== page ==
Marcus Largo


Location: Tsaile, AZ, United States

    Issues Areas:
  • Native/Indigenous In Empowerment, Cultural Preservation, & Tribal Sovereignty

Campus: Dine College - Tsaile, AZ

Fellowship Class Year: 2007

Blueprint: Dine Reservation Language Fair

Fellows hosted a language fair for six Dine Reservation elementary schools to inspire pride and ownership over the Navajo language in young Native-American students.

Featured Fellow Spotlight

What do you stand for?

Equality. I strongly believe that, as the Declaration of Independence states, each individual and every citizen must be granted equal rights. However, in today’s society sometimes certain rights do not extend to all individuals. I stand to protect the notion that everyone is equal and must be granted equal rights and opportunities even though that is not necessarily the case in society today.

I also stand for Native American advocacy. My biggest aim right now is expressing our sovereignty and helping others understand what it means to our people and how we can work with the government to better our society.

What inspired you to apply for the YP4 Fellowship?

When I first started at Dine College I was told that I had a voice and that I was in a position to effect change. So I ran for student government, the Associated Students of Dine College, and was elected president. I was nominated for the YP4 Fellowship by one of our advisors here who expressed to me that a lot of my beliefs not only applied to our tribe here but were really relevant on a national level. I realized that the progressive movement could provide the support and encouragement that I needed to effect social change. It was great to have not only the support and encouragement but also the security of an organization like Young People For. It’s so great to know that there are people out there that will support you and the work that do.

What have you been involved with since the YP4 Summit?

I became the president of the Associated Students of Dine College, our student government. Using this position as a starting point I became involved with a lot of other organizations such as the Greener Campus and Save the Peak. Save the Peak was dealing with a major issue—there was a mountain here in Arizona that was sacred to various tribes in our area and it was slated to be demolished in the interest of establishing a ski resort on the property. We joined forces with them to protest this action.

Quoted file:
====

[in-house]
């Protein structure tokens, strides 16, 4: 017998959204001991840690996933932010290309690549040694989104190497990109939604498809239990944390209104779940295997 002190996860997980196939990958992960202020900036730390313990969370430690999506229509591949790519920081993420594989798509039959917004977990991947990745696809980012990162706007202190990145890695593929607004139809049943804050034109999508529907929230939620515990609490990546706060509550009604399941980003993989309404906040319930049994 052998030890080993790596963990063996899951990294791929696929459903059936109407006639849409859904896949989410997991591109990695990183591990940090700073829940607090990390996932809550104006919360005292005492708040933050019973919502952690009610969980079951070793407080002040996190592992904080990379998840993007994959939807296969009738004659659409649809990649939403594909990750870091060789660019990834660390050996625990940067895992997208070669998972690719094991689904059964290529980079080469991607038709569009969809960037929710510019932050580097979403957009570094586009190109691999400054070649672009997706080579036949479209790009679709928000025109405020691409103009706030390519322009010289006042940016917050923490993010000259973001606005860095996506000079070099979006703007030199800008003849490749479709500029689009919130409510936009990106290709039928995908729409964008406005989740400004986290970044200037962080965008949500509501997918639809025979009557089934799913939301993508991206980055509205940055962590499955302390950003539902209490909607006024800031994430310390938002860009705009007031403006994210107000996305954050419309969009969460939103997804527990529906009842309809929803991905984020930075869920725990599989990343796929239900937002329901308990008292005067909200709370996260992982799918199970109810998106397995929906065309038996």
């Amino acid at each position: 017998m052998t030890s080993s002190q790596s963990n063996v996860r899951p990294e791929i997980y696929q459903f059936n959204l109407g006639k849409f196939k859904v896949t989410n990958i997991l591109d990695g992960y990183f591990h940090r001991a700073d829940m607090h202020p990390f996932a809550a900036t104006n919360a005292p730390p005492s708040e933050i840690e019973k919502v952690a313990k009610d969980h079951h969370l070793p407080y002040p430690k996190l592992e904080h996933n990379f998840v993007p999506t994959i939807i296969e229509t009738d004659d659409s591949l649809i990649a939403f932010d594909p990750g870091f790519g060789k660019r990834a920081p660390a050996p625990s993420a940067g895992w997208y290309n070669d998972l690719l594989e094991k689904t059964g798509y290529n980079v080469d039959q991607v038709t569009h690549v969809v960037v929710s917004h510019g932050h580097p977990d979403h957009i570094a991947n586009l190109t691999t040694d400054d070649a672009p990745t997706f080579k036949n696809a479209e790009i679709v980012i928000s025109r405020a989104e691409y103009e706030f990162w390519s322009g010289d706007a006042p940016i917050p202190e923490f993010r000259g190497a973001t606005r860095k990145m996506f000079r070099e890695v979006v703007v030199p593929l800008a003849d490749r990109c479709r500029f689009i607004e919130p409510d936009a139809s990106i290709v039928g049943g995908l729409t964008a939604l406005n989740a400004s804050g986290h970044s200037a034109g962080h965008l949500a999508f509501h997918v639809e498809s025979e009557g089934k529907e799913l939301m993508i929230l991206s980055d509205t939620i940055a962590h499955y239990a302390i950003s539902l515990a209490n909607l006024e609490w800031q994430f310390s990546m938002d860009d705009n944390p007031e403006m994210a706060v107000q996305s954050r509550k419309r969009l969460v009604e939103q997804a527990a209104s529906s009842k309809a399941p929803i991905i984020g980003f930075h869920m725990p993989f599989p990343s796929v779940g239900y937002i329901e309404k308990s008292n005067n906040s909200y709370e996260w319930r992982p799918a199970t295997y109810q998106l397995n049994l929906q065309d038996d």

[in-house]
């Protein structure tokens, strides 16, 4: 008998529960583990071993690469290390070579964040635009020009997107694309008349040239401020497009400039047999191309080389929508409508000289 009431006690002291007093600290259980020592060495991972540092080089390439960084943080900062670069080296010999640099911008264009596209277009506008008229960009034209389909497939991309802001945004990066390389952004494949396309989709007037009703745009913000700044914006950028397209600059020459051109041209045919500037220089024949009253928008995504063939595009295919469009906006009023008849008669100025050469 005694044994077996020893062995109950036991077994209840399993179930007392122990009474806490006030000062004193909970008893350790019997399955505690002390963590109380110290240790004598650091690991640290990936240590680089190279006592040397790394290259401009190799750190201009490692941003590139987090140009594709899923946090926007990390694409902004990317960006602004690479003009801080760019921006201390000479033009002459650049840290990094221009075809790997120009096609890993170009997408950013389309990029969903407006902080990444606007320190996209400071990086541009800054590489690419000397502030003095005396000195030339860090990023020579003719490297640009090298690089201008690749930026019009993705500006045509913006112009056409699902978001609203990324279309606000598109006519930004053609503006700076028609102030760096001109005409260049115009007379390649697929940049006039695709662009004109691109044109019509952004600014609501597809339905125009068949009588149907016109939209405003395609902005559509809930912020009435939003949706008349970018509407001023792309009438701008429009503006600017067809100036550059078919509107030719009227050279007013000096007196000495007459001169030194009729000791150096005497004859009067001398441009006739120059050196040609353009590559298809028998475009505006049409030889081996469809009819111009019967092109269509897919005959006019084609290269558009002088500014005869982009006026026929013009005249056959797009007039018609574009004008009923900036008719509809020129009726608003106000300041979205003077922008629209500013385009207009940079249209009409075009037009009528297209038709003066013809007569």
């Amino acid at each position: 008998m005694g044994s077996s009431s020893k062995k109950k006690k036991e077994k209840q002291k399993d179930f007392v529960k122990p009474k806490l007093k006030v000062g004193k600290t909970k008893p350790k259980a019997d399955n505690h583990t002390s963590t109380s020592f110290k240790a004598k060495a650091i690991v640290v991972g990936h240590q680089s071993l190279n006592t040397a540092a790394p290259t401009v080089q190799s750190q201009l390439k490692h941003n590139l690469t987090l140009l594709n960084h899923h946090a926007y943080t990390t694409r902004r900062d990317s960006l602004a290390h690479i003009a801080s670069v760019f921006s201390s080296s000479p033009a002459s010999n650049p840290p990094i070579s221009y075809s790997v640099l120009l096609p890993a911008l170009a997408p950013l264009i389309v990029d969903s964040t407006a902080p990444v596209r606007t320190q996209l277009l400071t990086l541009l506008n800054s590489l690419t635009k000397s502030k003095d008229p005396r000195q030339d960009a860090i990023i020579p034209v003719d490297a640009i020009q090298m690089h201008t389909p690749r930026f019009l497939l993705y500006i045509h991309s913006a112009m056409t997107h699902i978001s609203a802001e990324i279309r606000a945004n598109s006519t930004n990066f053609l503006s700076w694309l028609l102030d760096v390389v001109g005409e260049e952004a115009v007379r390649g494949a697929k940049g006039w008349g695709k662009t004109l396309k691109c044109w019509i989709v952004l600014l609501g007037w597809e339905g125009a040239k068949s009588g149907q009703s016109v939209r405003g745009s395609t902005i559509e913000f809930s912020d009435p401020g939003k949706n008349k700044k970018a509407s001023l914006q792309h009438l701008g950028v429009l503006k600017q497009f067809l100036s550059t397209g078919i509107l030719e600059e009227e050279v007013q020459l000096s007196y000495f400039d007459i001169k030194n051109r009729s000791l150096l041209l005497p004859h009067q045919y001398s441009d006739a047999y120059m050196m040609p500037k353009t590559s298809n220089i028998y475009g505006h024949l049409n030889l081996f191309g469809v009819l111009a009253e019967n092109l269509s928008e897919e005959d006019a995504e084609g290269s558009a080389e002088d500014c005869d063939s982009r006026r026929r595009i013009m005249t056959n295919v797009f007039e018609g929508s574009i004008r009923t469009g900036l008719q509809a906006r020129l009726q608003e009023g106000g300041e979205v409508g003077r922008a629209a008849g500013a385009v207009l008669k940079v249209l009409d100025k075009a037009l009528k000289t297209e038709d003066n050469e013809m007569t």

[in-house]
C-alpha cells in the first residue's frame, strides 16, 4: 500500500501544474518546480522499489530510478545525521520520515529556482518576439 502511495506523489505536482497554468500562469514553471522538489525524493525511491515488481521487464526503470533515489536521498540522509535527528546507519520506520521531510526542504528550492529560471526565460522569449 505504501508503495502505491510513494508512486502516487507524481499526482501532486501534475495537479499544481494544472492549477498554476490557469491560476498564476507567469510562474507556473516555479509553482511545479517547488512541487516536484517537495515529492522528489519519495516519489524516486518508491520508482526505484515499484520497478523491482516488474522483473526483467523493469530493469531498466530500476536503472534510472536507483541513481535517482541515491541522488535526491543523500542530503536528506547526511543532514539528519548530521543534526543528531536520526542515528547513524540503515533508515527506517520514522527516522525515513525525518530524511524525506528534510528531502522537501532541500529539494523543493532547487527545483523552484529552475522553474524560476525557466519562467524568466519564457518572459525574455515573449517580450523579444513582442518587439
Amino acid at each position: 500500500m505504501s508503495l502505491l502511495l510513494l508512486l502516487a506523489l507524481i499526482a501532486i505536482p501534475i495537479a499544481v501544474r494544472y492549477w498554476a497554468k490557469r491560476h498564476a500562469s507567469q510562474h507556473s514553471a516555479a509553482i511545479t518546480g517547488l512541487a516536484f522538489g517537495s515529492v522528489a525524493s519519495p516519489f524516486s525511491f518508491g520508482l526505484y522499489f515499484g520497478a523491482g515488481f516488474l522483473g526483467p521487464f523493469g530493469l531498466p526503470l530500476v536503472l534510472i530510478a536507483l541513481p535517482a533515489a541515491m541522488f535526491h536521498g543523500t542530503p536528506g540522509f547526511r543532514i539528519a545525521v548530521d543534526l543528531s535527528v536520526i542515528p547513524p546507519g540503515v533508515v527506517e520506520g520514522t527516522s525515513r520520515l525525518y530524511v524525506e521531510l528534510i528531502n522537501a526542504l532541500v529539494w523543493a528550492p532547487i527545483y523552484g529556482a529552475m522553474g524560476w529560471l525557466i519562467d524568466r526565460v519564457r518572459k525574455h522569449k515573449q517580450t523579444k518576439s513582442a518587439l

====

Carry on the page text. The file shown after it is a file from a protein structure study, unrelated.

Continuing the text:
I am also starting the first progressive student union here on campus. Many students here believe in and want to work toward change for the betterment of our people. The progressive student union will serve as an organization that will provide support to these students on a local level. The progressive student union will serve to target ailments in our society.

What have been your major struggles and your major successes?

The major obstacle I encountered initially was getting people to listen. Here, especially on our reservation, people tend to look the other way when individuals are outspoken and working to actively promote change. We held a language fair to promote the Navajo language at a time when Arizona was trying to make English the official language. A lot of people were ready and willing to accept English as the dominant language. We had to work to get people to understand that the Navajo language is our language and should be regarded as equally important as English.

Another struggle is getting people to understand what progressive means. Often when I say “progressive,” people look at me like, “Wow, what kind of freaky cult are you in?” It takes a little bit of explaining but once people get it they are much more welcoming to the term “progressive.”

My major success has been the reactivation of our student government, the Associated Students of Dine College. It had been inactive for three or four years and this year the school gave us a $200,000 budget to work with. Using these funds we were able to make certain changes; we built a playground for the students who have children, bought new washing machines and dryers to replace the old run down ones… We looked at every aspect of our school, culturally, socially, capitally, to see where we could affect the most change. We made renovations to our recreational facilities, the gym courtyard, and not only on the main campus but our branch sites as well. We showed that with enough voice and leadership things can really change.

Who or what inspires you to do the work you do?

Recently I have been feeling stressed and burnt out. Whenever I feel this way I contemplate why I do what I do and I think of this: I believe our society can be great. I believe we can all coexist no matter what our different beliefs, our objections to each other are. It doesn’t matter if you’re in the majority or minority, Democrat or Republican, one initiative can make the difference. There are so many people out there who just need a little motivation and inspiration to make their lives better. With the student government we do the work to better the lives of students and also to bring new students to our college.

What have you learned from your work so far?

I say this to my congress all the time: “If we work together we can accomplish anything, whatever we set our minds to; anything is possible if we work together. It takes compromise, understanding, sympathy, empathy and if we truly work together we can achieve anything.” My major goal is to — within the next year — get the student body at Dine to realize that we must come together in order to make change.

Is there anything else you’d like to address?

Let’s end with this. My coworker says this to me all the time: “No excuses, let’s get it done because you know we can do it.”